Later that day, as the air began to cool and the sky began to pinken, they were making their way back along the path to where they knew they would find a good meal, a brisk baff from one of the adults – someone was going to have fun picking out those burrs – and the comfort of their companions, when they were stopped in their tracks by two cats who they did not recognise.

“You’re wanted,” said one of them, “back in the meadow”.

The two kittens turned around, mystified, and headed back to the meadow where they had been playing moments earlier.  When they arrived, they were startled to find a sizeable assemblage of cats, familiar and unfamiliar, all sitting round in a semi-circle.  Their escorts ushered the kittens to a spot in front of the crowd and bade them sit down.  They looked at each other, baffled and a little nervous.

“Don’t worry,” said a voice, “you’re not in trouble for once.”  The voice belonged to Truffles, an old cat who had arrived after them, but who was treated with much respect by all the others.  She was a quiet, polite lady but, when she spoke, others listened. She was accompanied everywhere by the enormous, shaggy Loki, who had been her friend on the other side and who was rarely far away from her.  The kittens adored Loki.  He was like a big, benign uncle who tolerated having his whiskers pulled, his tail chewed and trying to sleep with three or four of the smallest kittens snuggled up in his long fur, squeezing their tiny claws into his flesh.

“What’s going on?” asked Honey.

“Well, for you and Peter, the time has come to make The Choice”

“What choice?” asked Honey.

“May I suggest,” Truffles replied, firmly, “that you stay quiet for once and let the adults talk?”

Honey slumped a little, deflated, until she caught a glimpse of Loki’s twinkling eye winking at her.  Truffles began again.

“The Choice is offered to all who live here, cat or kitten, provided they have lives left to live.  You will have heard it said that we cats have nine lives – even the hoomins have heard this, but they do not understand exactly what it means.  When our earthly lives are over, we cross the bridge and we live in this place, healthy and happy and with everything our hearts desire.  The one drawback is that we never change over here.  Kittens remain kittens, the old remain old.  For some, this is a happy state of affairs, but for others – especially the young – it is unsatisfying.  They often yearn for another chance at earthly life, to experience new things or to complete a journey which was cut short before.  We all have nine chances to do that, to go back, and I know you have both been thinking about it.”  Honey and Peter looked at each other, wide-eyed.  How did she know? Had they been talking in their sleep?  Best not to ask.  Truffles went on.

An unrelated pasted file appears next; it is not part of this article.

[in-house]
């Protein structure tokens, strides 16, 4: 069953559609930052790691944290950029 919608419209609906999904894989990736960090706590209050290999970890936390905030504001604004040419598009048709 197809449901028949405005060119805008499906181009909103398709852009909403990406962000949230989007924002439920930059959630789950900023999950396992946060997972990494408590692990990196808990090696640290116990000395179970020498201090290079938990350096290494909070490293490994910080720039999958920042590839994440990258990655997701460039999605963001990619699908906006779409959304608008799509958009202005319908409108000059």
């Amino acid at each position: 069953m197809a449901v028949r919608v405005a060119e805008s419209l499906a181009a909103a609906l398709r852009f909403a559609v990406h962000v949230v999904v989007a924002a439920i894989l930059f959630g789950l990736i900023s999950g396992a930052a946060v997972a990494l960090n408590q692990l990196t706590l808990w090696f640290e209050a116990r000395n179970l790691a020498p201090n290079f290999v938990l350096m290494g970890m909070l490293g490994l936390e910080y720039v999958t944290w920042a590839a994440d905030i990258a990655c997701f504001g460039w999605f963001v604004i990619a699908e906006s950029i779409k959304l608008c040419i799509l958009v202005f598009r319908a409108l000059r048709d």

“Please know that you are not obliged to return.  You can stay here for as long as you wish.  Forever, if you like, or you can choose to return later rather than sooner.  However, the time has come for the two of you to make The Choice.  You both have eight further lives to live and you can choose to do so the other side of the bridge if you wish.  Now, we understand that your previous lives were cut short very early and you don’t have many experiences to draw on when trying to decide.  So, some of our friends here have agreed to tell you of their experiences on earth.  The one thing that is certain is that, if you return, it will be to the world of the hoomin.  Listen to their stories and then think carefully about what they tell you of the hoomin world, it’s benefits and its drawbacks.  Now, sit down and make yourselves comfortable.  And don’t interrupt…” she looked directly at Honey when she said this.  “You may ask whatever questions you wish at the end…when there will also be snacks.”